2

XeTeX, Version 3.14159265-2.6-0.99996 (TeX Live 2016/Debian)

I'm using fontspec to set the main-font to Vollkorn. The typeface is rather big, so I presumed it might be normal that latex can not optimize the hboxes?

I tried both the Debian package fonts-vollkorn and, after uninstallation, the TTFs and OTFs directly from the manufacturer. Any idea what the problem might be? Vollkorn is the only font I'm having this issue with. This also occurs several times in larger files.

\documentclass[12pt, a4paper, ngerman]{scrreprt}

\usepackage[ngerman]{babel}

\usepackage{fontspec}
\setmainfont{Vollkorn}
\setsansfont{FreeSans}
\setmonofont{FreeMono}

and:

Overfull \hbox (22.59073pt too wide) in paragraph at lines 144--154
\TU/Vollkorn(0)/m/n/12 für nicht ansteckende Krankheiten, wie Krebs, Diabetes u
nd Herz-Kreislauf-Erkrankungen.

enter image description here

  • 5
    Herz"=Kreislauf"=Erkrankungen Making compound words using - inhibits hyphenation for everything after the first -. Therefore babel defines the "= shorthand which provides a workaround for that problem. – Henri Menke Jul 9 at 23:27
  • 3
    Or, you can always manually insert discretionary hyphens such as Herz-Kreis\-lauf-Er\-kran\-kun\-gen. – Ruixi Zhang Jul 10 at 0:47
  • Off-topic: Any chance you could update your TeX distribution to TeXLive2019? In my testing, the long composite word "Herz-Kreislauf-Erkrankungen" still sticks out into the right-hand margin, but far less so than with older versions of XeLaTeX and/or LuaLaTeX. – Mico Jul 10 at 5:14
  • @HenriMenke Ahm, ok, again what learned – but why do I only have this problem with Vollkorn, never with other typefaces? The problem also occurs in other, larger files without compund words, though just up to 8pt overfullness. Is the typeface just too fat? – Theo Freeman Jul 10 at 9:53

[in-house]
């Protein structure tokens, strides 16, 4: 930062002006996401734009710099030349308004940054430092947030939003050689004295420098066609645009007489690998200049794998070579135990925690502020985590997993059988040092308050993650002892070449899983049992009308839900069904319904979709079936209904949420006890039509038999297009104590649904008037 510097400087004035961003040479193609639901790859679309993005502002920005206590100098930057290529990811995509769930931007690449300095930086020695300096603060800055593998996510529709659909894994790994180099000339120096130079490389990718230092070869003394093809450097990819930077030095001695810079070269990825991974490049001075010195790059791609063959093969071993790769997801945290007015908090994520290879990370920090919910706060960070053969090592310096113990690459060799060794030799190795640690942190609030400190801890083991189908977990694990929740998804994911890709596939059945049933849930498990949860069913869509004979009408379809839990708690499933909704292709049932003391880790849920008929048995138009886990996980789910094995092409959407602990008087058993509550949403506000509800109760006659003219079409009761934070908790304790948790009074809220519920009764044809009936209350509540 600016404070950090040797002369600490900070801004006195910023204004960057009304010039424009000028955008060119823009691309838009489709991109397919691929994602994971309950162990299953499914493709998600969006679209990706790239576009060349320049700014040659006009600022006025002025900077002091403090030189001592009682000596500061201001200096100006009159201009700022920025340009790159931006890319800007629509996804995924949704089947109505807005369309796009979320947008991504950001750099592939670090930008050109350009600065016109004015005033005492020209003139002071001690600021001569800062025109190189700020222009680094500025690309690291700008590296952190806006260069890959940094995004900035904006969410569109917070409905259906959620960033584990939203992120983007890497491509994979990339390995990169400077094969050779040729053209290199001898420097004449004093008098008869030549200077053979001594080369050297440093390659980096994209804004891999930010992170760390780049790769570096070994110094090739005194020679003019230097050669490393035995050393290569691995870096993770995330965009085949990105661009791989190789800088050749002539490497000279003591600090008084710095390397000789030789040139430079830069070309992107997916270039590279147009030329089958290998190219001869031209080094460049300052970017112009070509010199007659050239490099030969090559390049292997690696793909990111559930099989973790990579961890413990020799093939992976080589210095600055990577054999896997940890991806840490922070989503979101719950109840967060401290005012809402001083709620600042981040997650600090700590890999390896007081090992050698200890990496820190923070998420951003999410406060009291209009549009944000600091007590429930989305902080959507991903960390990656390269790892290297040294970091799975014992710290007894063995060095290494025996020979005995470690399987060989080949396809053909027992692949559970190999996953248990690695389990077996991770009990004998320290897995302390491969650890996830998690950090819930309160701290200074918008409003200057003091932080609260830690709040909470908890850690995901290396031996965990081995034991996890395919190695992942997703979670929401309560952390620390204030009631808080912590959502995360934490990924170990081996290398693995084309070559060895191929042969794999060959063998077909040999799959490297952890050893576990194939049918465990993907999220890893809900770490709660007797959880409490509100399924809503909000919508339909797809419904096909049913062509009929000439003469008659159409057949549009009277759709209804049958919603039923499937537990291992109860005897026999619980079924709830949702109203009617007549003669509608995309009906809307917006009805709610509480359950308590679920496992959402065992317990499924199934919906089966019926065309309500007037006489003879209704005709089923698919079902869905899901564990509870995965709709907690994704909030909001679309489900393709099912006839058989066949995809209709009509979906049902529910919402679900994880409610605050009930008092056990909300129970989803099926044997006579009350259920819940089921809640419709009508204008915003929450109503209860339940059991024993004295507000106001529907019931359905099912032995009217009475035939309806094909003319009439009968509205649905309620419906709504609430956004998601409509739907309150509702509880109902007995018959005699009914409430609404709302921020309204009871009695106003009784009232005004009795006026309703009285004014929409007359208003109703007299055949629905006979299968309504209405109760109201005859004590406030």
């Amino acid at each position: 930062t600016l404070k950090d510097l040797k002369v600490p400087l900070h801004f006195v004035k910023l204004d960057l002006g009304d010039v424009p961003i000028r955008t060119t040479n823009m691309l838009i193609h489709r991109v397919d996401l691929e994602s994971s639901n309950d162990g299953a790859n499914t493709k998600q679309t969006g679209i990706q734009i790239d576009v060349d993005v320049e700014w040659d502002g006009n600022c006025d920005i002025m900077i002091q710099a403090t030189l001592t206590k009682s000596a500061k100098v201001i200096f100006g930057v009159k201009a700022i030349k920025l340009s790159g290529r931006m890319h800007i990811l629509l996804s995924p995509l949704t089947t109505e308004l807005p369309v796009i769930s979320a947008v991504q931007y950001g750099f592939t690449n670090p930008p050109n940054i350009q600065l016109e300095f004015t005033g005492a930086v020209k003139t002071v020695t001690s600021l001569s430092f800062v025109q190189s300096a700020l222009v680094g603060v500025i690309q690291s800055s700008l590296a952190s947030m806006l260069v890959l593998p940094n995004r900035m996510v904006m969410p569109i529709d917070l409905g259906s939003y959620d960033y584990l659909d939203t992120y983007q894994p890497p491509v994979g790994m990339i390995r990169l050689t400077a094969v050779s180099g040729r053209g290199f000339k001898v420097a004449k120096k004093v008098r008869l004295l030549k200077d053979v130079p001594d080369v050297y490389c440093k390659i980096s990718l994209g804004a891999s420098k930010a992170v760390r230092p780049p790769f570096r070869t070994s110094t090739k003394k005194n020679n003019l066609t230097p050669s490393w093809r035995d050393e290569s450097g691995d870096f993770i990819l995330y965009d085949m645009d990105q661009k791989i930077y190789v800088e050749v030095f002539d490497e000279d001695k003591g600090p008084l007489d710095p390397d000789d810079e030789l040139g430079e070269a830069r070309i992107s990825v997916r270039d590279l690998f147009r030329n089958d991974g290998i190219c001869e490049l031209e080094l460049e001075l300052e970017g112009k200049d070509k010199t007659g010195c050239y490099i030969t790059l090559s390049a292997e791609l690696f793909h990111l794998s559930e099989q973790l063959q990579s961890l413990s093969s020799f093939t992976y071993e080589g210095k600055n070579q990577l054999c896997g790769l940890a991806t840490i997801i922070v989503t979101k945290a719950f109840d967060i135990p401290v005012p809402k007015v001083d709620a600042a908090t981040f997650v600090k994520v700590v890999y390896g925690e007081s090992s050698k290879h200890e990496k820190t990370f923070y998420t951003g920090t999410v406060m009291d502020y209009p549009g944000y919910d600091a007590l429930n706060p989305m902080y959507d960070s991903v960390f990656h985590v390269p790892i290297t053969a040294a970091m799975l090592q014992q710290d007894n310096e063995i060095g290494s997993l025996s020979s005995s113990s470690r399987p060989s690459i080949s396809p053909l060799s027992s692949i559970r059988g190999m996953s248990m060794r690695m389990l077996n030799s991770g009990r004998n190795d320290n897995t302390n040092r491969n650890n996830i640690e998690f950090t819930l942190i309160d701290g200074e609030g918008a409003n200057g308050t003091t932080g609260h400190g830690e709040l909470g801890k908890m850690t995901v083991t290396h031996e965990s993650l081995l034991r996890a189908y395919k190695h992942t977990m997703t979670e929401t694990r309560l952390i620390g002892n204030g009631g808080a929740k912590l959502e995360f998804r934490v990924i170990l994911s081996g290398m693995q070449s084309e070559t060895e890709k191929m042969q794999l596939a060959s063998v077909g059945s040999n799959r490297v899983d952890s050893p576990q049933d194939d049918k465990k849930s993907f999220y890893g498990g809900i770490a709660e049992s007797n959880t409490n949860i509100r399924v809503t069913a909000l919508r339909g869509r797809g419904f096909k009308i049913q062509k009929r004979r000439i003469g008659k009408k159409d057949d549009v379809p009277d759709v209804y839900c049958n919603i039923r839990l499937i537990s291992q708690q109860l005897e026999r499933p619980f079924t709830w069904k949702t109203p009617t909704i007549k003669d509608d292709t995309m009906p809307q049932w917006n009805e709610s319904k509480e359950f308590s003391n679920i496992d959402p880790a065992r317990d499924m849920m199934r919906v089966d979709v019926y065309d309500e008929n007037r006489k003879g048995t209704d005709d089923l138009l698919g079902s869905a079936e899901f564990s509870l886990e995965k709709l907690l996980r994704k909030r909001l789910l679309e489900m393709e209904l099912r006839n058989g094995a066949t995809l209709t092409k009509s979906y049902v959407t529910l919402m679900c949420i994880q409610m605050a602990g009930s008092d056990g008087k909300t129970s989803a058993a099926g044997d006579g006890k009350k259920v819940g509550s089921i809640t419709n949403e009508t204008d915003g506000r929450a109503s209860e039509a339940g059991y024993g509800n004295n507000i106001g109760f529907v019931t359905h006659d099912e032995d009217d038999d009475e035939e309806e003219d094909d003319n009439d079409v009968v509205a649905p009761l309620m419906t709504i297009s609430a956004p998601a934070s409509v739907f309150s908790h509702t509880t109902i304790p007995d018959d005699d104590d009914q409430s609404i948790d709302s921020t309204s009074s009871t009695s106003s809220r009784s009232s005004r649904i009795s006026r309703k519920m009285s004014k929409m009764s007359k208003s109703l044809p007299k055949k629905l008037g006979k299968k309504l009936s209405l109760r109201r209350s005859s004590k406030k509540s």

• @Mico Sometime the next months I will switch to ArchLinux and hopefully get rid of using stone age packages. Though I'd be surprised if it changed that much – the algorithms used to fill the boxes are extremely old and optimized, by Knuth himself, aren't they? – Theo Freeman Jul 10 at 9:57
2

When TeX breaks paragraph into lines, it goes through a 3-phase process (Bouckaert, 2003, A Probabilistic Line Breaking Algorithm):

  • Phase 1, use only spaces as breaking points. Each line gets a “badness”, the value of which depends on how tight or loose the line is. If none of the badness exceeds a predefined limit, then the paragraphs is accepted.
  • Otherwise, in Phase 2, TeX tries to hyphenate, with additional/alternative “badness” calculation attached to each line. The paragraph is accepted if none of the badness exceeds yet another predefined limit.
  • Otherwise, in Phase 3, TeX adds \emergencystretch and repeat Phase 2 in the hope that extra stretchability would be good enough.

If all phases have failed, then TeX will just spit out overly long lines.

You have many options to influence the line-breaking:

  1. As @HenriMenke pointed out, after the Herz-, auto-hyphenations for Kreislauf and Erkrankungen are prohibited, so you can use "= from babel in place of -. However, this will effectively suppress kernings around your hard hyphens.